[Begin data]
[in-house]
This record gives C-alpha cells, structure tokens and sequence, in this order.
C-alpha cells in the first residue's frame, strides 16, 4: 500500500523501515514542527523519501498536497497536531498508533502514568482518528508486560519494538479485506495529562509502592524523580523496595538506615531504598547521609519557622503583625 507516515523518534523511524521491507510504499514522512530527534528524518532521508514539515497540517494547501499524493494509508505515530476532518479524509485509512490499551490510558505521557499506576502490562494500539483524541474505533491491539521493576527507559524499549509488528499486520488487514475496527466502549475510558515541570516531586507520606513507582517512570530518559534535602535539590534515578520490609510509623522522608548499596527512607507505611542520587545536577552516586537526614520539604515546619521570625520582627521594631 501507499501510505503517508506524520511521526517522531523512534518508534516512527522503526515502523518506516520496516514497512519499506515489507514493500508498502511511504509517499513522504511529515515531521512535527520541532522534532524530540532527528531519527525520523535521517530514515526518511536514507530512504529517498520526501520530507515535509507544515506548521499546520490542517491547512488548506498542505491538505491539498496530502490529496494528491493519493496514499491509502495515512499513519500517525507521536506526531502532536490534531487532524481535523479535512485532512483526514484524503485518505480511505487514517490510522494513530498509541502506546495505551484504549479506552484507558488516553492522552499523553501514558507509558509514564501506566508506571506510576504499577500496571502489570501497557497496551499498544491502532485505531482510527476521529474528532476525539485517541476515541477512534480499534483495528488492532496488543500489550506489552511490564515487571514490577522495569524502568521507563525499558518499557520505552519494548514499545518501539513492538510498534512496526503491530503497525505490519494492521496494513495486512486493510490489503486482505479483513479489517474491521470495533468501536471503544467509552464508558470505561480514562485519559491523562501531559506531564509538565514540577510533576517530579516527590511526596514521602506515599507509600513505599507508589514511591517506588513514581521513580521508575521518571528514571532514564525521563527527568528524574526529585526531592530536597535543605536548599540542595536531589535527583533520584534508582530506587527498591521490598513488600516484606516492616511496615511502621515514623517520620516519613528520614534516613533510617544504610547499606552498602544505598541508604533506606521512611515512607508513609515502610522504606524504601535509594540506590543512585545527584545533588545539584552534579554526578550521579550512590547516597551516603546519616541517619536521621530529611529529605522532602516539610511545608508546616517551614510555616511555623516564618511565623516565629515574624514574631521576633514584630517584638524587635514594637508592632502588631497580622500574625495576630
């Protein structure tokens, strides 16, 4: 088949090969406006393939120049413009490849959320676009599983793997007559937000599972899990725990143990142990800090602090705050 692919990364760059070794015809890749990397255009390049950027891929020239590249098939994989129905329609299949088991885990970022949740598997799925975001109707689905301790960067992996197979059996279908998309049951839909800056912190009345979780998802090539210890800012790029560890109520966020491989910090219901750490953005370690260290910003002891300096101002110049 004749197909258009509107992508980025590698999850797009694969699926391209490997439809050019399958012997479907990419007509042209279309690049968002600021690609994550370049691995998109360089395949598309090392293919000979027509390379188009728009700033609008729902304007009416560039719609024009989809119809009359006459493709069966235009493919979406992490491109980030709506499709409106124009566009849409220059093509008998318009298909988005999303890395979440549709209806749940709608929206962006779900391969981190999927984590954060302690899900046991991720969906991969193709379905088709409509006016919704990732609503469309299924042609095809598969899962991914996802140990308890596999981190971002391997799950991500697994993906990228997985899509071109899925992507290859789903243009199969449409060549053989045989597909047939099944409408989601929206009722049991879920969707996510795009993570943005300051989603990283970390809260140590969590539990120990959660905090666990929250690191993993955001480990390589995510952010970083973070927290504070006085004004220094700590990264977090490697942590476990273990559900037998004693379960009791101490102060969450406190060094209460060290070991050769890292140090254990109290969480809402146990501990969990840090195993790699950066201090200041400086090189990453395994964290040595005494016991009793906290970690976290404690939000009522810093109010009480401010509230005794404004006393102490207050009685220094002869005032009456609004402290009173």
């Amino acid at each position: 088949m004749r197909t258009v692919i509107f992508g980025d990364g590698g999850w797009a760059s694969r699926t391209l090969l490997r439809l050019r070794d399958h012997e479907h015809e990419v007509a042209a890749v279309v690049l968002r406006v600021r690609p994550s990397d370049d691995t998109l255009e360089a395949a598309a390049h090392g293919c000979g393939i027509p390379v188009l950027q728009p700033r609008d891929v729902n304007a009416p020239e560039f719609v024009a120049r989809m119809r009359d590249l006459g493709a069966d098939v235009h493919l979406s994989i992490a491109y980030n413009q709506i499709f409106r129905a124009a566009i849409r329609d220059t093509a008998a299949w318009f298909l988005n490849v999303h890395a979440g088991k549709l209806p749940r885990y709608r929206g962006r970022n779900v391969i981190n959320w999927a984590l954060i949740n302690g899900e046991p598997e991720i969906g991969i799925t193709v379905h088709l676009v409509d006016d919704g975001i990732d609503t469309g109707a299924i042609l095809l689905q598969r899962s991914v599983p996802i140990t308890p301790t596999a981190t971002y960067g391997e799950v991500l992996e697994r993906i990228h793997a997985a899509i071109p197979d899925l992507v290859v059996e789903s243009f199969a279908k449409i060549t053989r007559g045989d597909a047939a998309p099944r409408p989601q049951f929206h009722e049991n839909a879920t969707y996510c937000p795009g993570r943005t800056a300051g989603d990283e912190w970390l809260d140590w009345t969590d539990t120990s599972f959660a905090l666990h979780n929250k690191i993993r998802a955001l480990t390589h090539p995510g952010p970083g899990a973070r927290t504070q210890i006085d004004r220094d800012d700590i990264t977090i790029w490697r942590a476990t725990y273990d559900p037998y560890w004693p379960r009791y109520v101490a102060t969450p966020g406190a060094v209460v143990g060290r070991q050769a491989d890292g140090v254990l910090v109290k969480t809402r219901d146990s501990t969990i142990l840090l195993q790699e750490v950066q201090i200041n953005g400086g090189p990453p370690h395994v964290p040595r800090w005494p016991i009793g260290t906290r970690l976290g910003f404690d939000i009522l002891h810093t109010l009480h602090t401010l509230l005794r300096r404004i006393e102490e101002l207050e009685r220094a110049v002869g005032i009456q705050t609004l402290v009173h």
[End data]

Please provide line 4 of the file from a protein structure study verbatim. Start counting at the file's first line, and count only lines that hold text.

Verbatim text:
């Protein structure tokens, strides 16, 4: 088949090969406006393939120049413009490849959320676009599983793997007559937000599972899990725990143990142990800090602090705050 692919990364760059070794015809890749990397255009390049950027891929020239590249098939994989129905329609299949088991885990970022949740598997799925975001109707689905301790960067992996197979059996279908998309049951839909800056912190009345979780998802090539210890800012790029560890109520966020491989910090219901750490953005370690260290910003002891300096101002110049 004749197909258009509107992508980025590698999850797009694969699926391209490997439809050019399958012997479907990419007509042209279309690049968002600021690609994550370049691995998109360089395949598309090392293919000979027509390379188009728009700033609008729902304007009416560039719609024009989809119809009359006459493709069966235009493919979406992490491109980030709506499709409106124009566009849409220059093509008998318009298909988005999303890395979440549709209806749940709608929206962006779900391969981190999927984590954060302690899900046991991720969906991969193709379905088709409509006016919704990732609503469309299924042609095809598969899962991914996802140990308890596999981190971002391997799950991500697994993906990228997985899509071109899925992507290859789903243009199969449409060549053989045989597909047939099944409408989601929206009722049991879920969707996510795009993570943005300051989603990283970390809260140590969590539990120990959660905090666990929250690191993993955001480990390589995510952010970083973070927290504070006085004004220094700590990264977090490697942590476990273990559900037998004693379960009791101490102060969450406190060094209460060290070991050769890292140090254990109290969480809402146990501990969990840090195993790699950066201090200041400086090189990453395994964290040595005494016991009793906290970690976290404690939000009522810093109010009480401010509230005794404004006393102490207050009685220094002869005032009456609004402290009173």